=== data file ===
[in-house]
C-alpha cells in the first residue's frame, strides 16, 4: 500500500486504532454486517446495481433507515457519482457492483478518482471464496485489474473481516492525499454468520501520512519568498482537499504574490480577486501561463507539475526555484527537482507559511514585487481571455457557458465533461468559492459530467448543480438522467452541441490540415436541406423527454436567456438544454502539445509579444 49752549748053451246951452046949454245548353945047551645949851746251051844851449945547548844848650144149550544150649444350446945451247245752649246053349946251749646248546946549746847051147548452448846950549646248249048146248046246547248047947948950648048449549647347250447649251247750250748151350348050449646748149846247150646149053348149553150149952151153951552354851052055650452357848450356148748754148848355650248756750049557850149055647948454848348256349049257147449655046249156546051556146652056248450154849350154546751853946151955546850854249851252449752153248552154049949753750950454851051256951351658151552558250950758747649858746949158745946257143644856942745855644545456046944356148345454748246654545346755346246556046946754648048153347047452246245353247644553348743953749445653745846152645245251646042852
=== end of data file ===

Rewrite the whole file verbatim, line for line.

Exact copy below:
[in-house]
C-alpha cells in the first residue's frame, strides 16, 4: 500500500486504532454486517446495481433507515457519482457492483478518482471464496485489474473481516492525499454468520501520512519568498482537499504574490480577486501561463507539475526555484527537482507559511514585487481571455457557458465533461468559492459530467448543480438522467452541441490540415436541406423527454436567456438544454502539445509579444 49752549748053451246951452046949454245548353945047551645949851746251051844851449945547548844848650144149550544150649444350446945451247245752649246053349946251749646248546946549746847051147548452448846950549646248249048146248046246547248047947948950648048449549647347250447649251247750250748151350348050449646748149846247150646149053348149553150149952151153951552354851052055650452357848450356148748754148848355650248756750049557850149055647948454848348256349049257147449655046249156546051556146652056248450154849350154546751853946151955546850854249851252449752153248552154049949753750950454851051256951351658151552558250950758747649858746949158745946257143644856942745855644545456046944356148345454748246654545346755346246556046946754648048153347047452246245353247644553348743953749445653745846152645245251646042852